At the bar, where Berlin nurses a Fat Tire beer and watches the ending of a double overtime basketball game, he talks about how the new spontaneity of calling out songs onstage has given the veterans a new appreciation of their catalogue. Their next album, recorded live in New York City, finds Hidalgo, Perez, Berlin, Cesar Rosas and Conrad Lozano performing acoustic versions of old songs not as well known as “How Will the Wolf Survive,” “One Time One Night,” Don’t Worry Baby,” “A Matter of Time” and “Let’s Say Goodnight.”
Los Lobos is mainly a nostalgia act these days- in the way that Pearl Jam is. They still make records, 2010’s “Tin Can Trust” was the latest, but the Wolves get their prey these days by howling the heck out of their “hits.” During the ‘80s, Los Lobos was arguably the best band in America and they remember that when they play now. But this band, formed in 1973 by four Garfield High classmates from East L.A., have always recalled the past. After they broke through to the mainstream with a Ritchie Valens cover from the ‘50s, they took their Latino legacy tour back even further with ‘87’s “La Pistola y El Corazon,” an album of traditional Mexican music.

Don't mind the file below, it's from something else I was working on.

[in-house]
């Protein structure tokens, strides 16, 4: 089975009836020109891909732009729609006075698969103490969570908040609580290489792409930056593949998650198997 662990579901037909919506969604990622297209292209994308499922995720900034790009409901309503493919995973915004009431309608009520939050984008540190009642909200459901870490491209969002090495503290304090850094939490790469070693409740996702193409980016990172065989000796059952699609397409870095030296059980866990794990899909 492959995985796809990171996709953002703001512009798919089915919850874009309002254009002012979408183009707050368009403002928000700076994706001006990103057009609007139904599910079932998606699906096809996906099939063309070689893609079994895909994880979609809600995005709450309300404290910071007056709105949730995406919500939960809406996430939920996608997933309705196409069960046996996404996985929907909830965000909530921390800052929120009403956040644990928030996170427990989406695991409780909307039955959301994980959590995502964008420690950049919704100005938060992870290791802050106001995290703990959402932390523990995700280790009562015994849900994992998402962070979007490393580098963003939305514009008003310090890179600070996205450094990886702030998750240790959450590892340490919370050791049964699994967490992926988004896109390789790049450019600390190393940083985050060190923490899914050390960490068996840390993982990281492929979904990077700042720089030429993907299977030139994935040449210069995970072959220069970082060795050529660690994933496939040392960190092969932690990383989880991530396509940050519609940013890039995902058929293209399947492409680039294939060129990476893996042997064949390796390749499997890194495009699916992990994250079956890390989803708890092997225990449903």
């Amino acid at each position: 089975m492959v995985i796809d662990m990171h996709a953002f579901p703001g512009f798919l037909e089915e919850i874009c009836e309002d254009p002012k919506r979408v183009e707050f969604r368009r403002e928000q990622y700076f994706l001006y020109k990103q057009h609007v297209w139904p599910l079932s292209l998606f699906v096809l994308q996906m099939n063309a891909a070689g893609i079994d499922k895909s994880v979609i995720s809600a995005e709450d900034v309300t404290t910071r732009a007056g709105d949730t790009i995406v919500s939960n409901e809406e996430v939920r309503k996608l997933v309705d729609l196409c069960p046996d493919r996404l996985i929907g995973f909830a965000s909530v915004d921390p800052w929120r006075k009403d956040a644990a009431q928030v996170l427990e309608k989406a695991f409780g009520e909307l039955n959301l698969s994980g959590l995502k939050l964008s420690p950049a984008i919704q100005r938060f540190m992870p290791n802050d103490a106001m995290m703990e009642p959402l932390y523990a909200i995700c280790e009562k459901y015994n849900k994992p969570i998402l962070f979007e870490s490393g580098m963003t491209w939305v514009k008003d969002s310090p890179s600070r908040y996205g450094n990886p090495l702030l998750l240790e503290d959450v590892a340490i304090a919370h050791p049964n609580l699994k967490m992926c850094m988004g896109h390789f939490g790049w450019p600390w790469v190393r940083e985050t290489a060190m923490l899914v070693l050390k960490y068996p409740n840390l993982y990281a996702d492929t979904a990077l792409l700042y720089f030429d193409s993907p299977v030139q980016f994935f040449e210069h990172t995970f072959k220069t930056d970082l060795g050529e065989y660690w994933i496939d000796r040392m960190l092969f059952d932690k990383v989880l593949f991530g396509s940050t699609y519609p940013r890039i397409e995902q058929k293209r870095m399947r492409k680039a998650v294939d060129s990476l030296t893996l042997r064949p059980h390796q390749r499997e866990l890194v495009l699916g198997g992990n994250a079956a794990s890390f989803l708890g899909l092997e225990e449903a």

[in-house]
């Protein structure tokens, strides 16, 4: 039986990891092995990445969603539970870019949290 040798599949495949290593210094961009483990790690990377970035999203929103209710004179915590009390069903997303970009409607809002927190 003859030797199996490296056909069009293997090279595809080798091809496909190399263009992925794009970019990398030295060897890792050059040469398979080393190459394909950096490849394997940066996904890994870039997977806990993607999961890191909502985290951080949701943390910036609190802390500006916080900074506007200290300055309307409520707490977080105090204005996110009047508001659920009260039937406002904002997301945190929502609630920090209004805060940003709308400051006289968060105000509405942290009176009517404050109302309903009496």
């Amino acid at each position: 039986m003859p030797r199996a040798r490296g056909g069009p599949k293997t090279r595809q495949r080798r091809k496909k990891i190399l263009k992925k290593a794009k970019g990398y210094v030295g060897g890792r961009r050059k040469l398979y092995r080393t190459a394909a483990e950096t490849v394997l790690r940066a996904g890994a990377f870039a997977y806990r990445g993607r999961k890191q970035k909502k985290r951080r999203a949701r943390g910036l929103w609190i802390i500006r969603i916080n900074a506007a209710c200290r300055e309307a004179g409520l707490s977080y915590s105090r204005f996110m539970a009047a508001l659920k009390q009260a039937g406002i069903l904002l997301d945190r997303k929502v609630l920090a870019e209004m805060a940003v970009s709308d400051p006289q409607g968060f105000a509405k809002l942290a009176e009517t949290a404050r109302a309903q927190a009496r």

“I think it was really smart to follow ‘La Bamba’ with ‘La Pistola,’” says Berlin, a native of Philadelphia who was accepted into the band of brothers in 1984. “We got right back to being who we are.” Whether they play R&B like “I Got Loaded” or a Norteno song such as “Anselma,” Los Lobos is a band of memory with purpose. Their music is the soundtrack of the Mexican-American experience, which makes them the perfect band for Pachanga Fest, which was started to give Hispanic musicians and fans the beautiful outdoor days enjoyed by predominantly-Anglo crowds at the Austin City Limits Music Festival (where Los Lobos was a first-year headliner).
Berlin first met the members of Los Lobos while a member of the Blasters, the L.A. roots rock kingpins of the early ‘80s. The band from East L.A. was signed to Slash Records, which was also the home of the Blasters.